The gotcha here is that I haven’t provided an implementation of HASH_FUNC. That one’s up to you.

Now another thing that would be really helpful would be to test this on real game assets. Incidentally, I happened to install the GUTS tool for Torchlight II the other day. The editor unpacks all the Torchlight II data files into a directory so that everything and it’s grandmother can be modded. Hey! Real game data! Like 96,436 files worth! It’s hard to beat that.

So, statistics…

Hash Function Bit Width Collisions
Bernstein Hash 32-bit 1
Bernstein Hash XOR Variant 32-bit 4
SDBM Hash (x65599) 32-bit 1
Fowler-Noll-Vo 32-bit 2
Fowler-Noll-Vo Variant 32-bit 2
Fowler-Noll-Vo Variant Post-Mix 32-bit 2
Fowler-Noll-Vo Variant 64-bit 0
Fowler-Noll-Vo Variant 64-Folded 32-bit 1
Sedgwick Hash 32-bit 1
Kernigan & Ritchie Hash 32-bit 0
Knuth Hash 32-bit 220
ELF Hash 32-bit 495

So, without listing the implementation of every single algorithm here (ask me if you want to know about one), it seems that hashing functions relying purely on multiply-add style operations have the fewest collisions. In this case, K&R, Sedgwick, and Bernstein-OLD. Hashes relying purely on shifts, i.e. Knuth and ELF, were pure garbage on this data set. I suspect the data is just not long enough for the shift-based hashing functions. Fowler-Noll-Vo, in any form, seems really good. Of course 64-bit causes no collisions with only 96.5k files. 64-bit anything would probably cause no collisions on this data.

Note that there were a couple of other popular hashes not included in my test (such as Murmur and Jenkins), only because I never bothered to implement them for my test suite. I actually expected to use FNV1a, initally, as it is suggested that it is one of the better hashes in terms of overall quality, and the implementation is super simple. Turns out there might be no need.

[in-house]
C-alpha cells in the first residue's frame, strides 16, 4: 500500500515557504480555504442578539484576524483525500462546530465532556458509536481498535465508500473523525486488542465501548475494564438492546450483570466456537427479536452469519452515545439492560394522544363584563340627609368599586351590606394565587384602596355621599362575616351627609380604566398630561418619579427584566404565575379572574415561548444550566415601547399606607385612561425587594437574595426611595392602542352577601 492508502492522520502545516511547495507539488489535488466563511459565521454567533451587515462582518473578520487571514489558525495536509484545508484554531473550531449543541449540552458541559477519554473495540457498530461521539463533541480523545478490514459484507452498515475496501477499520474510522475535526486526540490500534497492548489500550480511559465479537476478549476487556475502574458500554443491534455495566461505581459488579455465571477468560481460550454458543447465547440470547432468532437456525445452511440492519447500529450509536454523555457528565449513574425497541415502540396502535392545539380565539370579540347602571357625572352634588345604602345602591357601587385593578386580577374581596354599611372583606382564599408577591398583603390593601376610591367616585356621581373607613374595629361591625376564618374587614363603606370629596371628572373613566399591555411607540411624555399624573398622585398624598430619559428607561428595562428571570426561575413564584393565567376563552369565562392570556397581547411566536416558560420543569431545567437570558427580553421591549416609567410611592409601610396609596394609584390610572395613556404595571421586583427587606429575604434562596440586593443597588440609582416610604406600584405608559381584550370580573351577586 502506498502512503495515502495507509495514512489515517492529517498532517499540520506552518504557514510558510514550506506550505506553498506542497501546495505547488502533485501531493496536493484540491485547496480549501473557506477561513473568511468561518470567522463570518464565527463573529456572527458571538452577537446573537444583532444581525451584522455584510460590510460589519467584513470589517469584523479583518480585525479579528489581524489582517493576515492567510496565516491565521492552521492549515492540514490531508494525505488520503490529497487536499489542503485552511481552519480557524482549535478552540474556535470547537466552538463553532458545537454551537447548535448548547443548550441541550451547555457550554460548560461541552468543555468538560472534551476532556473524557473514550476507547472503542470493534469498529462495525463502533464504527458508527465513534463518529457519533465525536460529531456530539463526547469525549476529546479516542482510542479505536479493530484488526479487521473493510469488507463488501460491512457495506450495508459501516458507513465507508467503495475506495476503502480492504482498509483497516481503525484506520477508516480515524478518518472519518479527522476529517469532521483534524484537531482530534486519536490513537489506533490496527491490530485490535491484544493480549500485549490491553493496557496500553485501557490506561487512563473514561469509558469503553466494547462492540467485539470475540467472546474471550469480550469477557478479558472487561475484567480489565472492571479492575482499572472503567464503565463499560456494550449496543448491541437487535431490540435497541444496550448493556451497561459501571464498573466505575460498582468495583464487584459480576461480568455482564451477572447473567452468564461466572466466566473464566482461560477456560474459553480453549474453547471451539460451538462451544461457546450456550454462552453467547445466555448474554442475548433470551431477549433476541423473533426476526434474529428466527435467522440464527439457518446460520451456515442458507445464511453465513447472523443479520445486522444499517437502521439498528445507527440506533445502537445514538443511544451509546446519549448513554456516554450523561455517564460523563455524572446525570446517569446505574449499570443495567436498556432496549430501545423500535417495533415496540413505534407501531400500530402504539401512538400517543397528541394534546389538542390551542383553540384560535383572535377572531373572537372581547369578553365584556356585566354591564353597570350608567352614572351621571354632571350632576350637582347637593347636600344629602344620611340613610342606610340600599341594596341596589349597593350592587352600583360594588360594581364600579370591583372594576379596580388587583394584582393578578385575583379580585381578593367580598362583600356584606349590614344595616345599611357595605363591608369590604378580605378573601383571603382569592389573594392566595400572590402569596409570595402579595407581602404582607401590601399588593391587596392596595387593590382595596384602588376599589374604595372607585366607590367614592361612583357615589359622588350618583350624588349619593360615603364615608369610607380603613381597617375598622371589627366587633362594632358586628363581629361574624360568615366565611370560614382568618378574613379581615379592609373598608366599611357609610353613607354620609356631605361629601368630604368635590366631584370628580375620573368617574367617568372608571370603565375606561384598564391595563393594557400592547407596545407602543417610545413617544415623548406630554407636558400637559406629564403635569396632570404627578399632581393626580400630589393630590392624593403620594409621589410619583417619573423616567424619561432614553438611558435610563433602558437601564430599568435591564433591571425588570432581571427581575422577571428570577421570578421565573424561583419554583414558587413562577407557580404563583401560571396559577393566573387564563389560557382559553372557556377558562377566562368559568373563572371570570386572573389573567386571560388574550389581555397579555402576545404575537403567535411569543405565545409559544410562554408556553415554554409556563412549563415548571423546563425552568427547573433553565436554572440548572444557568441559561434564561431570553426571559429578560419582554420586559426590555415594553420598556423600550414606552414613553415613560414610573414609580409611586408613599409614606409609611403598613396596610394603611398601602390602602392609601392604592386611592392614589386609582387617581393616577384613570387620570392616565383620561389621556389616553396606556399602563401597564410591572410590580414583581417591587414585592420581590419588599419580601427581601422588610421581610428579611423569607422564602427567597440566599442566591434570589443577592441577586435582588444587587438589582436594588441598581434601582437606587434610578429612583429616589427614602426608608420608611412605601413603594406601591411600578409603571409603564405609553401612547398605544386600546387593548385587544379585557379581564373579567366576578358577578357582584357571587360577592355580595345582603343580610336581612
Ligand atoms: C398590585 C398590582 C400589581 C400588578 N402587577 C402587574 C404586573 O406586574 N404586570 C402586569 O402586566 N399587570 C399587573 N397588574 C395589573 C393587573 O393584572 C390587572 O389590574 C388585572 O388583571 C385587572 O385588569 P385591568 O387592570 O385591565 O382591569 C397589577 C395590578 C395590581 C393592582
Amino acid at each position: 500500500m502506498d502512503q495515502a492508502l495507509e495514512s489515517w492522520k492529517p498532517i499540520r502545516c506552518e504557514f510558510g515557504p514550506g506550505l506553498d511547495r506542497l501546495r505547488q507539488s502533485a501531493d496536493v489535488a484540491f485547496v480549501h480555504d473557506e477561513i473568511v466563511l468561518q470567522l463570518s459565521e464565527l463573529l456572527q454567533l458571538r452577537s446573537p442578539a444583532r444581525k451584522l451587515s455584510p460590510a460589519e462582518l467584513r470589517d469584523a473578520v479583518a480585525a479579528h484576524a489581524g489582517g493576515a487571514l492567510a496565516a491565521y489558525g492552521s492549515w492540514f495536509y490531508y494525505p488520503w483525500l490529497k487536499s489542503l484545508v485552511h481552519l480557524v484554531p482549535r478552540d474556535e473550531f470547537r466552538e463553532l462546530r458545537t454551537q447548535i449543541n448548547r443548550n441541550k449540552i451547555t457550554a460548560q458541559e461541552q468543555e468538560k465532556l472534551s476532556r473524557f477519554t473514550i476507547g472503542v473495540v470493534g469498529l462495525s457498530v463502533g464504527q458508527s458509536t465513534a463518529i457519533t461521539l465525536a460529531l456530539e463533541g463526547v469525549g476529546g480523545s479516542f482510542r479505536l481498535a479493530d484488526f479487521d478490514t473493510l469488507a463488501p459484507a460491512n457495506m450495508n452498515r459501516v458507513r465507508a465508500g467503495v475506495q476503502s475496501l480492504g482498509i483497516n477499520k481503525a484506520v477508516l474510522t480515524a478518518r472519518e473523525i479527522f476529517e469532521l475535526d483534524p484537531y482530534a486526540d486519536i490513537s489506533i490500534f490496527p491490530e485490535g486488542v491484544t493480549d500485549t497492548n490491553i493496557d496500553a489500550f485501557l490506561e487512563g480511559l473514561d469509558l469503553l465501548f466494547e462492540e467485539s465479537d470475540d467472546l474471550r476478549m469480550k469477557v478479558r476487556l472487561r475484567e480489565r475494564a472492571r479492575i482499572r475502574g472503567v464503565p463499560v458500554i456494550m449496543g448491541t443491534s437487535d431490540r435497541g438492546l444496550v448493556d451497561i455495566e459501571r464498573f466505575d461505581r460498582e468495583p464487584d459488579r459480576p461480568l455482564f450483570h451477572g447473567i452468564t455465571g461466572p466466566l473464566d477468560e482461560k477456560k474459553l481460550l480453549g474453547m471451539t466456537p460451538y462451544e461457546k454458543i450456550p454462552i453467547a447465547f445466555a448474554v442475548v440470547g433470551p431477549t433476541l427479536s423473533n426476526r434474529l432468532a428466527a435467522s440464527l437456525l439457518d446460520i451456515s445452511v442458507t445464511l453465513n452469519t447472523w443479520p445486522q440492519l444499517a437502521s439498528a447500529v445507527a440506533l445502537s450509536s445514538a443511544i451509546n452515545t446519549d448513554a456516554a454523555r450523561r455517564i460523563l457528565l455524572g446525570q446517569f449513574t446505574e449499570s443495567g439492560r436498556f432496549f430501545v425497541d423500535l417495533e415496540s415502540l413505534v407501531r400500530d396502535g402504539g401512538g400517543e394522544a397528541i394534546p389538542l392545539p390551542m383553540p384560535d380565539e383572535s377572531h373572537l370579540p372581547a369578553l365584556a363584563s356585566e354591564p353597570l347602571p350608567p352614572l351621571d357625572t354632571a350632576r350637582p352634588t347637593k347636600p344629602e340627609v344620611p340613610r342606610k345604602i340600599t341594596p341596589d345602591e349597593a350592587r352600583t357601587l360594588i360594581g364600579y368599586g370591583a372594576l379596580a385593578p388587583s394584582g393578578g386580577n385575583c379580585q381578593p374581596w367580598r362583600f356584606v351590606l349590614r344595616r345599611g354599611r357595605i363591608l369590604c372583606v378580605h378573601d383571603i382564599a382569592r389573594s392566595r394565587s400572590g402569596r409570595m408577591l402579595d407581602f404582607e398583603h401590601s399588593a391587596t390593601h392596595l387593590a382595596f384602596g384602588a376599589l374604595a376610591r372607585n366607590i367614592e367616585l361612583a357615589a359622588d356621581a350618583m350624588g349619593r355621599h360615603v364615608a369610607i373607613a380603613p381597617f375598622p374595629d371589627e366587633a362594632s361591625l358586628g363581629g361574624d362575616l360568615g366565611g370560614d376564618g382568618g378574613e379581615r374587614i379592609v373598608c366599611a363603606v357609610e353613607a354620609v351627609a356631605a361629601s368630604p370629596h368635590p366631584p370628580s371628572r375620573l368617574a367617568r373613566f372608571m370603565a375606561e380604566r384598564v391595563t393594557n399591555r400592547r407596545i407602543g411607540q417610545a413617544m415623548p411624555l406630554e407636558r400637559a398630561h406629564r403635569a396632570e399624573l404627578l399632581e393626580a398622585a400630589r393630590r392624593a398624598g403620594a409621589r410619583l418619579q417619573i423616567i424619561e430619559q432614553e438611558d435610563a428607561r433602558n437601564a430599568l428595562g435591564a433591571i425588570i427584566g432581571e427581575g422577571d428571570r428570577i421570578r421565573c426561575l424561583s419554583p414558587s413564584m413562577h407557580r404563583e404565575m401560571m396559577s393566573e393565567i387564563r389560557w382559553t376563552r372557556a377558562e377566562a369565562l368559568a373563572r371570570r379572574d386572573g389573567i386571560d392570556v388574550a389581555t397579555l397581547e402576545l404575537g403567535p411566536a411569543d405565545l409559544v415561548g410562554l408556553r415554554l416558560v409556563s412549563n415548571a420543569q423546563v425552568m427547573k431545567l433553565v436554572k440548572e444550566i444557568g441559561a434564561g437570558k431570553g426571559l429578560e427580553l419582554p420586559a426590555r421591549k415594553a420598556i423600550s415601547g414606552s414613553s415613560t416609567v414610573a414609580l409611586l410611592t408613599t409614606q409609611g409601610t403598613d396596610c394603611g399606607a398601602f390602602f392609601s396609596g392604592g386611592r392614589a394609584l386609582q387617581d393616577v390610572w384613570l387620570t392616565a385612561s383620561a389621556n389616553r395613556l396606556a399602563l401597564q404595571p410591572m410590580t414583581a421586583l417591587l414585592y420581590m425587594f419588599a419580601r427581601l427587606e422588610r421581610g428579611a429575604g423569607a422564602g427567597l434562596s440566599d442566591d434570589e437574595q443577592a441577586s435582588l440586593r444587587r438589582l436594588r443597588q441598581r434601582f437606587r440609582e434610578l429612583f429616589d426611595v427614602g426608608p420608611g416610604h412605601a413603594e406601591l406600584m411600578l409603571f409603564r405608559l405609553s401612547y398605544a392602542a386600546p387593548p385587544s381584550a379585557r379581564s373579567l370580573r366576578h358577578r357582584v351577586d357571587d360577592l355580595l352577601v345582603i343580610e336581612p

So, as a reward to the winner, I’ll post the code for the K&R hash that I used. Note that this is basically the same as Sedgwick and Bernstein-OLD, except the magic constants are different. Also, Bernstein has an initial hash value other than 0, but incidentally, I changed mine to 0 (just for fun) and it still produced just 1 collision. (Albeit, on a different file than it did with its original constant.)

def HashKnR(string):
	"""Kernigan & Ritchie "The C Programming Language" hash."""
	hash = 0
	
	for c in string:
		hash = (hash * 131 + ord(c)) & 0xFFFFFFFF
		
	return hash

So, the moral of the story is, test some hash functions. The case we most care about for assets is hash collisions, not bit distribution. But if you’re gonna use this post as a cheat-sheet, K&R performs surprisingly (unexpectedly!) well. And for the record, it produces 0 collisions on C:\Windows too!

Endian Swapping

By | July 9, 2013

Wow, so it’s been almost a year since I posted anything. I better remember how to use this blog thing. So for a simple ease-back-in sort of post, I want to talk about endian swapping.

Thanks to hardware guys’ inability to agree on things, we software guys run the risk of having our data represented in memory in two different ways. This is not a big deal, unless you read binary data from disk (or the network) that was created on a platform that represents said data in the opposite byte-order in memory than the one you are reading it on.